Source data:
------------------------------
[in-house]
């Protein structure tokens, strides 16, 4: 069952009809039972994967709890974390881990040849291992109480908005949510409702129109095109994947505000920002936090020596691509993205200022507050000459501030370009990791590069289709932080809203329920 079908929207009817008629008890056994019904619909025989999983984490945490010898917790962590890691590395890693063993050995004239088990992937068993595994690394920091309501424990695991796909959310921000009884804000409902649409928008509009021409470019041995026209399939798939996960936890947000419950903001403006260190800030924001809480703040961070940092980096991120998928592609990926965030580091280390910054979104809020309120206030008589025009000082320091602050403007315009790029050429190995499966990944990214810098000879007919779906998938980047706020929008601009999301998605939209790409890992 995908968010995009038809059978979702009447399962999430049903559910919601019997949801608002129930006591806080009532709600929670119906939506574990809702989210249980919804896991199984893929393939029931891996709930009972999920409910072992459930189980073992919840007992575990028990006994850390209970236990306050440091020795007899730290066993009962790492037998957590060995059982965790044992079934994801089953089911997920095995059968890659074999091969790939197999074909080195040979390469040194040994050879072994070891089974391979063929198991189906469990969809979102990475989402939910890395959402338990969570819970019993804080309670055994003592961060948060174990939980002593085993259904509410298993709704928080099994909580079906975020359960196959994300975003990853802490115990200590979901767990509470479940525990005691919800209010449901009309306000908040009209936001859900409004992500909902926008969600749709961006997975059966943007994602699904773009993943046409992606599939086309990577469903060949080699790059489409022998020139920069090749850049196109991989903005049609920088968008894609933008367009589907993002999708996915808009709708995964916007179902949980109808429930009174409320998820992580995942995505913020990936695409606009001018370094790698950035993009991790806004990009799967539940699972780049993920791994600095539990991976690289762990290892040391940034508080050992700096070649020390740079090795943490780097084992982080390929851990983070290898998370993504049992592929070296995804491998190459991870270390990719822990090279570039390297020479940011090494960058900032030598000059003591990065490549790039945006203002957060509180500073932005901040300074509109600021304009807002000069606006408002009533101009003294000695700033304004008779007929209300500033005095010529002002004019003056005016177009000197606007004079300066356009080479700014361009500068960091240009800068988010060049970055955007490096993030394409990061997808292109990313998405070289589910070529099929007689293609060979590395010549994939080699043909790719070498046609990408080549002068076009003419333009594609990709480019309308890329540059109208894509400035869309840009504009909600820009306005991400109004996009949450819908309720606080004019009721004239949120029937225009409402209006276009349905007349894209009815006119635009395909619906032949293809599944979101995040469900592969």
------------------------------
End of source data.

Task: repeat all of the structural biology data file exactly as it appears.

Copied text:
[in-house]
């Protein structure tokens, strides 16, 4: 069952009809039972994967709890974390881990040849291992109480908005949510409702129109095109994947505000920002936090020596691509993205200022507050000459501030370009990791590069289709932080809203329920 079908929207009817008629008890056994019904619909025989999983984490945490010898917790962590890691590395890693063993050995004239088990992937068993595994690394920091309501424990695991796909959310921000009884804000409902649409928008509009021409470019041995026209399939798939996960936890947000419950903001403006260190800030924001809480703040961070940092980096991120998928592609990926965030580091280390910054979104809020309120206030008589025009000082320091602050403007315009790029050429190995499966990944990214810098000879007919779906998938980047706020929008601009999301998605939209790409890992 995908968010995009038809059978979702009447399962999430049903559910919601019997949801608002129930006591806080009532709600929670119906939506574990809702989210249980919804896991199984893929393939029931891996709930009972999920409910072992459930189980073992919840007992575990028990006994850390209970236990306050440091020795007899730290066993009962790492037998957590060995059982965790044992079934994801089953089911997920095995059968890659074999091969790939197999074909080195040979390469040194040994050879072994070891089974391979063929198991189906469990969809979102990475989402939910890395959402338990969570819970019993804080309670055994003592961060948060174990939980002593085993259904509410298993709704928080099994909580079906975020359960196959994300975003990853802490115990200590979901767990509470479940525990005691919800209010449901009309306000908040009209936001859900409004992500909902926008969600749709961006997975059966943007994602699904773009993943046409992606599939086309990577469903060949080699790059489409022998020139920069090749850049196109991989903005049609920088968008894609933008367009589907993002999708996915808009709708995964916007179902949980109808429930009174409320998820992580995942995505913020990936695409606009001018370094790698950035993009991790806004990009799967539940699972780049993920791994600095539990991976690289762990290892040391940034508080050992700096070649020390740079090795943490780097084992982080390929851990983070290898998370993504049992592929070296995804491998190459991870270390990719822990090279570039390297020479940011090494960058900032030598000059003591990065490549790039945006203002957060509180500073932005901040300074509109600021304009807002000069606006408002009533101009003294000695700033304004008779007929209300500033005095010529002002004019003056005016177009000197606007004079300066356009080479700014361009500068960091240009800068988010060049970055955007490096993030394409990061997808292109990313998405070289589910070529099929007689293609060979590395010549994939080699043909790719070498046609990408080549002068076009003419333009594609990709480019309308890329540059109208894509400035869309840009504009909600820009306005991400109004996009949450819908309720606080004019009721004239949120029937225009409402209006276009349905007349894209009815006119635009395909619906032949293809599944979101995040469900592969």